Students struggling with math tests need more preparation


Courtesy of Amanda Sarrol

By Amanda Sarrol

With students back at school for about three months, many of them are having trouble adjusting to the academic differences between remote and in-person classes. After having an hour and thirty minutes to take math tests, to forty-five minutes, students are finding that they do not have enough time to finish their tests. 

It seems to be that students’ main goal when taking math tests does not come down to actually getting the answers correct, but more about finishing the test. 

“My last few tests I felt rushed. Even if I knew the content and every detail, as soon as I took them, I would almost feel as if timing was more important and just being able to get through them within the class period was the goal,” sophomore Madeline Mack said. 

Teachers do not allow students to come back and take tests unless they have specific accommodations. Although students need more time to finish and accurately answer math questions, coming back and taking tests would be unfair to students who did finish their tests on time. 

With a year at home, students had access to resources and more time to take tests. Now, with a shorter allotted time to take tests, students are left with their own knowledge, without any resources.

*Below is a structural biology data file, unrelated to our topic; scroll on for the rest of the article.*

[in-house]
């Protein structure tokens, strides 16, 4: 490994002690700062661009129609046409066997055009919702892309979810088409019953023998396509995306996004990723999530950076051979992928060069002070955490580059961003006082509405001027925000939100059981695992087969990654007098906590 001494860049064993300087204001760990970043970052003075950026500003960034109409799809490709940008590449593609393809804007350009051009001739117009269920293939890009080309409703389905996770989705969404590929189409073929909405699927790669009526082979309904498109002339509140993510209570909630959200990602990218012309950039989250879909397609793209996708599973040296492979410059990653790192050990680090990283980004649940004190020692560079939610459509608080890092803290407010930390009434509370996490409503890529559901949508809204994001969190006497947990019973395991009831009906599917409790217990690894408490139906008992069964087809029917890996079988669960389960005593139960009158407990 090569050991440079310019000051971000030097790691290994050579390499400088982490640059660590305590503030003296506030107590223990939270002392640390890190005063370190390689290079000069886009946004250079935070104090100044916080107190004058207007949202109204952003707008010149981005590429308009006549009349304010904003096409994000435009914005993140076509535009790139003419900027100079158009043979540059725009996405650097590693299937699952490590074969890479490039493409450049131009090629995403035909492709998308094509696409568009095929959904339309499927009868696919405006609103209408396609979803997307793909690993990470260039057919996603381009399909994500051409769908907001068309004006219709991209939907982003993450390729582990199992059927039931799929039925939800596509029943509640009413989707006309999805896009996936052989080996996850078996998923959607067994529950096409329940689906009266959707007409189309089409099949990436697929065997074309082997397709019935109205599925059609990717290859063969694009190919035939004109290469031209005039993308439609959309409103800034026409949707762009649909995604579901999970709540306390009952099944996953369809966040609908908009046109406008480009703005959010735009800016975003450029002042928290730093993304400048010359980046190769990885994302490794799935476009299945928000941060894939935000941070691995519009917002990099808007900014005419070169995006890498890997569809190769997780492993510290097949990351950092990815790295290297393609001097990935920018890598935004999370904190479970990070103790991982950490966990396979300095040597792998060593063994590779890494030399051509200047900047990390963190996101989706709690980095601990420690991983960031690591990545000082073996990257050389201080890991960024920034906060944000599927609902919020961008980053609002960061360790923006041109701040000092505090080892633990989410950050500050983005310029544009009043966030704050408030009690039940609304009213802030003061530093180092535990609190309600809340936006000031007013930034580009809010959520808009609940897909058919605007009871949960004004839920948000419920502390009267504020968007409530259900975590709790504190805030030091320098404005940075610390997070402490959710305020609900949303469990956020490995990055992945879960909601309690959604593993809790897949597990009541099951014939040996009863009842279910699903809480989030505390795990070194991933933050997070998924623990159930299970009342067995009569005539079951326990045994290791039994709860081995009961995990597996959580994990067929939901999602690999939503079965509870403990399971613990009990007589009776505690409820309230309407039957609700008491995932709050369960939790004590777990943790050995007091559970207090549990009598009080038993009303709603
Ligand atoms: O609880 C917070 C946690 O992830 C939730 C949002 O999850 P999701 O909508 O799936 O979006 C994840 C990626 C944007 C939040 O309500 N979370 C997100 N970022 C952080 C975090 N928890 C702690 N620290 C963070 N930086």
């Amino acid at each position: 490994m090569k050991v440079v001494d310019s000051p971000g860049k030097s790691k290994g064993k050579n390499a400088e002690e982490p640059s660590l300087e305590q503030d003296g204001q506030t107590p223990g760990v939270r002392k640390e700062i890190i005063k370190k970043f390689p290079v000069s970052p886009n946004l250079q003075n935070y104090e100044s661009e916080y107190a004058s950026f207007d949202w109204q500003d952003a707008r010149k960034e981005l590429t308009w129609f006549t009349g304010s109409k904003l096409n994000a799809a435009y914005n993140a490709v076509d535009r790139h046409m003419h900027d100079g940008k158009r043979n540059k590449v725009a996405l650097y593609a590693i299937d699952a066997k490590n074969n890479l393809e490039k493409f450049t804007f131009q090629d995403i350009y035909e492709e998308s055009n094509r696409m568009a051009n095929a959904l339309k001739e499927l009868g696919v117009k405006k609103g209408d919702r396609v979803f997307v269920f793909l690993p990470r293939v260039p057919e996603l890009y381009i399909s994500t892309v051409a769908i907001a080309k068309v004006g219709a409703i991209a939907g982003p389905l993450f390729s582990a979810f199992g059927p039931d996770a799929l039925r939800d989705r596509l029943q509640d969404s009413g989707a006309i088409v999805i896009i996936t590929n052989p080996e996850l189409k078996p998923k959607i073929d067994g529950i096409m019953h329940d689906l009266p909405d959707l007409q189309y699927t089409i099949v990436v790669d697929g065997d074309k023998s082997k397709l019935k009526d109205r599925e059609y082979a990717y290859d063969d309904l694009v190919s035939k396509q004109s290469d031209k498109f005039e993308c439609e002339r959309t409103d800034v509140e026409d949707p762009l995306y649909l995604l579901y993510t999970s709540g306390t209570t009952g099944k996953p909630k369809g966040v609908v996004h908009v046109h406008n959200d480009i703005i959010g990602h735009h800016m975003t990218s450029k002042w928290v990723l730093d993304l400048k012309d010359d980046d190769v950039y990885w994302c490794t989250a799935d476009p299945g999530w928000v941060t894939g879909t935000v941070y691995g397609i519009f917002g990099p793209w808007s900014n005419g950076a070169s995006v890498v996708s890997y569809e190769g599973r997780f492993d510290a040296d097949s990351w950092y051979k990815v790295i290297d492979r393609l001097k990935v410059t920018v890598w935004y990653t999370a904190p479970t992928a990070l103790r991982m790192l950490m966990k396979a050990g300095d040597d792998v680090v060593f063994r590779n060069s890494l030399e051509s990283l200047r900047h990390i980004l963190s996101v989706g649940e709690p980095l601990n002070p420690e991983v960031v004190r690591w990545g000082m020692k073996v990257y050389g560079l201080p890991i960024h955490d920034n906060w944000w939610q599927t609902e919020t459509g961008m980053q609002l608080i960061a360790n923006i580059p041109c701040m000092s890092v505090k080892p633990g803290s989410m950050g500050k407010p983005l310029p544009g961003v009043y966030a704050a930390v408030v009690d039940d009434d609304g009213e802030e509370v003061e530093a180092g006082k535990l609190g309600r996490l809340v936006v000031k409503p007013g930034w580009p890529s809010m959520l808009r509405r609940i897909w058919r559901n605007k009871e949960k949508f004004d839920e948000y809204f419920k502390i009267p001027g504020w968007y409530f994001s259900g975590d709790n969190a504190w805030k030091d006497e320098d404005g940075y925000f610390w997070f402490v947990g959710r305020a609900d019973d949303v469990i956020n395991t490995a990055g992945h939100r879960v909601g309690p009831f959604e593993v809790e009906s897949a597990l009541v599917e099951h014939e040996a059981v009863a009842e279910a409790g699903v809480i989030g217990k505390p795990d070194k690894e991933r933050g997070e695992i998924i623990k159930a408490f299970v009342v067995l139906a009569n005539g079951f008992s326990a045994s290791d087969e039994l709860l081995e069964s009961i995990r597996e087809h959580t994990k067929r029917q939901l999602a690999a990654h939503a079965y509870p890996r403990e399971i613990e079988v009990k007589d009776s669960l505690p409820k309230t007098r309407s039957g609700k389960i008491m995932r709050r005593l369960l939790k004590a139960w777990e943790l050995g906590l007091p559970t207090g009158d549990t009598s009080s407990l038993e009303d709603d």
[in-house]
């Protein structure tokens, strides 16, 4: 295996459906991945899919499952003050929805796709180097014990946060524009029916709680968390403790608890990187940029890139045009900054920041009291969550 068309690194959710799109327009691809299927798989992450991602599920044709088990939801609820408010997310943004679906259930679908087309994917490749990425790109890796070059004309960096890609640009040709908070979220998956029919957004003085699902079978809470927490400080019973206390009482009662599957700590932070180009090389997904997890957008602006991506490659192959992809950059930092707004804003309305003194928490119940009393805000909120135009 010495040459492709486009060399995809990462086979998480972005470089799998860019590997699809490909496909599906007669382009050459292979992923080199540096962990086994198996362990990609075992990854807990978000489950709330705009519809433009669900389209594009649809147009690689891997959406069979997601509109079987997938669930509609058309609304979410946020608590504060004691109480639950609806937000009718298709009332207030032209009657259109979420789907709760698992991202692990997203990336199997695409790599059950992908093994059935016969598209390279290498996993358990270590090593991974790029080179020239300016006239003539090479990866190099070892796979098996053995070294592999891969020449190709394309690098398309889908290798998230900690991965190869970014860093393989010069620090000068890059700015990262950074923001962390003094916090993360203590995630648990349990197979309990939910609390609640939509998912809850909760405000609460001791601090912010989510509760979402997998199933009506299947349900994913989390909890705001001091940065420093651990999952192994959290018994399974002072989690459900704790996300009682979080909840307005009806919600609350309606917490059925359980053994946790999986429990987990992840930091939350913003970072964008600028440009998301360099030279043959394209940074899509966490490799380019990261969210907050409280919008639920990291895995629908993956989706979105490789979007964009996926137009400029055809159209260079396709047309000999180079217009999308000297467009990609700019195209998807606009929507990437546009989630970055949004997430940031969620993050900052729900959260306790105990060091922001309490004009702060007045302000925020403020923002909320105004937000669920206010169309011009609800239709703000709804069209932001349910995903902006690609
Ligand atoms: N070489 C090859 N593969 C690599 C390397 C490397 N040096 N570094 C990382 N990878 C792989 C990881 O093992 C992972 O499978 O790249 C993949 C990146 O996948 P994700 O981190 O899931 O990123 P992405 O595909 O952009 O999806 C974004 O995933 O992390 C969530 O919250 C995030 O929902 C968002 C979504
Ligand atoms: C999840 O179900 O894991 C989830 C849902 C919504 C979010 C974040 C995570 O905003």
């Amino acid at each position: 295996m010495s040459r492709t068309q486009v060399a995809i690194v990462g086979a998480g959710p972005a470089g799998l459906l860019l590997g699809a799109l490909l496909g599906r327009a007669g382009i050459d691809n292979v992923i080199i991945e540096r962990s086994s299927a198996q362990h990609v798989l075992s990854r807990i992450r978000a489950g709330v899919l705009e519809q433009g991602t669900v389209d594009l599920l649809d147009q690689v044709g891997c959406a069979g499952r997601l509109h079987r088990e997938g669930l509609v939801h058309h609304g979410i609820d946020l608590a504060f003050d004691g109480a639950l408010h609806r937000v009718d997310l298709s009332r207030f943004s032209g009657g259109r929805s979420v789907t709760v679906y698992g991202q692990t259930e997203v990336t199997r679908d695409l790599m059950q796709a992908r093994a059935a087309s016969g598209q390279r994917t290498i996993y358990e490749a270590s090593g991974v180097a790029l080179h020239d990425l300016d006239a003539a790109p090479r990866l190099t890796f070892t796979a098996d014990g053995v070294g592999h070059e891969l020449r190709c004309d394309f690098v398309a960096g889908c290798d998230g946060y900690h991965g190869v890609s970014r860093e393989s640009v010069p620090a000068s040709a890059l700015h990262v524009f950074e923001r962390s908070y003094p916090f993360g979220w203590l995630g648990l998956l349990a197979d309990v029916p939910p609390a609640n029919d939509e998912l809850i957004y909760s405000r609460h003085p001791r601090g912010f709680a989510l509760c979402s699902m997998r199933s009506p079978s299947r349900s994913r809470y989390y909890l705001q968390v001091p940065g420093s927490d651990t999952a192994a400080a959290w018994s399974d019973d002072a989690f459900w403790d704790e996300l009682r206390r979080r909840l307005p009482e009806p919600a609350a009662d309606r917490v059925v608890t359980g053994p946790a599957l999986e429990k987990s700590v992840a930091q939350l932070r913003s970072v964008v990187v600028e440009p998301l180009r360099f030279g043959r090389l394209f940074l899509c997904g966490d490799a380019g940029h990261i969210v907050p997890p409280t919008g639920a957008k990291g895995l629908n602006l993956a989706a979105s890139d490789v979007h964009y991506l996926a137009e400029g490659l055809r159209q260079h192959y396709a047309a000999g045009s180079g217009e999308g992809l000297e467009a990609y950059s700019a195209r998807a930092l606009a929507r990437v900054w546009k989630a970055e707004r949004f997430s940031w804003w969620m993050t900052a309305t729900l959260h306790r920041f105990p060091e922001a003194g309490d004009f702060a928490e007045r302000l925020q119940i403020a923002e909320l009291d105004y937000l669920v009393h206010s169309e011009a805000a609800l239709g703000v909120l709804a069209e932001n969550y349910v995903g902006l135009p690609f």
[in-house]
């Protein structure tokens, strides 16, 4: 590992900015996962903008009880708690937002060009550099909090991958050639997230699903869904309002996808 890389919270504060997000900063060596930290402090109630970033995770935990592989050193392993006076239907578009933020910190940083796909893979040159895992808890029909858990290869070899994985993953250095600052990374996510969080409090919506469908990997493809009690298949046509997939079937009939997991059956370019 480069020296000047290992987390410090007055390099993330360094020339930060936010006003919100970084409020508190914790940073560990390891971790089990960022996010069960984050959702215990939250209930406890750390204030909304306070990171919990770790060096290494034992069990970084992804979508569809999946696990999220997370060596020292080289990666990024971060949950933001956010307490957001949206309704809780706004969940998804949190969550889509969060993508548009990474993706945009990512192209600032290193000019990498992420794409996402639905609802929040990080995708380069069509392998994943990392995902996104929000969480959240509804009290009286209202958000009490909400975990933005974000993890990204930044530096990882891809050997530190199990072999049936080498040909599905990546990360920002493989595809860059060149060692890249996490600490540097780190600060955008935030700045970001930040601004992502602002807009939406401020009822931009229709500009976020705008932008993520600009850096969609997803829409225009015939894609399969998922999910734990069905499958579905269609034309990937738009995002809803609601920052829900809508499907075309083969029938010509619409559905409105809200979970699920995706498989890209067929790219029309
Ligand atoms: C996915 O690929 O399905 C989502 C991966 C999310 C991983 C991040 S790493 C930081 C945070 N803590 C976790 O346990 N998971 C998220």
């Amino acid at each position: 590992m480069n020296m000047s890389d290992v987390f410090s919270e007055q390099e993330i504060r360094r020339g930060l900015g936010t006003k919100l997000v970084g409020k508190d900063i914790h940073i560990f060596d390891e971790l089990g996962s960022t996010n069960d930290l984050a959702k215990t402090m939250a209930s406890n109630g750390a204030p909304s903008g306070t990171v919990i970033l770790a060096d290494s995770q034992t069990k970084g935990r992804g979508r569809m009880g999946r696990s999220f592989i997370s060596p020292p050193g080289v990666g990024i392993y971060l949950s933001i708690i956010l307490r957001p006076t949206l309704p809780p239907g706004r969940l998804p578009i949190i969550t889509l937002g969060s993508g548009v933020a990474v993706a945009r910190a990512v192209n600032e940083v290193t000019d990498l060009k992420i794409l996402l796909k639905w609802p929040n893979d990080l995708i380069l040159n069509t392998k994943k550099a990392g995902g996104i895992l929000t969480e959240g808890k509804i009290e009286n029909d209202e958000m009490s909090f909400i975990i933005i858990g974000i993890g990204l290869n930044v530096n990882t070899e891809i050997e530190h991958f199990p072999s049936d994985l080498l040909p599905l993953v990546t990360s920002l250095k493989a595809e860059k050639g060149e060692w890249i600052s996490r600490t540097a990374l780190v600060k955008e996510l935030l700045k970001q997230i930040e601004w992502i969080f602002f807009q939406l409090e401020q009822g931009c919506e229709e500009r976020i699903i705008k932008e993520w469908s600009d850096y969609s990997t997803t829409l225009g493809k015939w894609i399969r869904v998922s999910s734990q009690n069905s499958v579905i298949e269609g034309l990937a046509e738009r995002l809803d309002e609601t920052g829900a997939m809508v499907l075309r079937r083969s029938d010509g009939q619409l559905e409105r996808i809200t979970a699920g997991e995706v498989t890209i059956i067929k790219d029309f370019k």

“What I would say is that students are really rusty. They are rusty on their typical math skill, just their number sense. They are rusty on studying and how to prepare for an exam. They are rusty on pacing themselves,” math teacher Laura Jenkins said.

However, there are several methods that teachers can use rather than giving more time for students to take math tests. 

“Going at a fast pace through the lessons really threw me off because I really need a teacher to explain things to me rather than just doing it on my own. I feel like if she [her teacher] went through the lessons a little bit slower, to explain the problems, I think maybe I could have understood the content better,” freshman Avery Olszewski said. 

Spending more time on lessons and thoroughly going through them can be a great method to use. It gives students the opportunity to spend time with the content, practice without any resources, and prepare themselves for what might be on their math tests. 

“With the classes that I have, I am trying to accommodate as best as I can with the curriculum that we have to go through. We have slowed down, actually, in both my classes. In a typical year, we would be a little further ahead of where we are at right now,” math teacher Brian Thornley said. 

Students are still adjusting to the changes that have occurred in their math classes. However, as the year progresses, students will be accustomed to the changes. Creating and enforcing alternative methods, such as spending more time on content and having a slower pace, is temporary, and is necessary for students right now.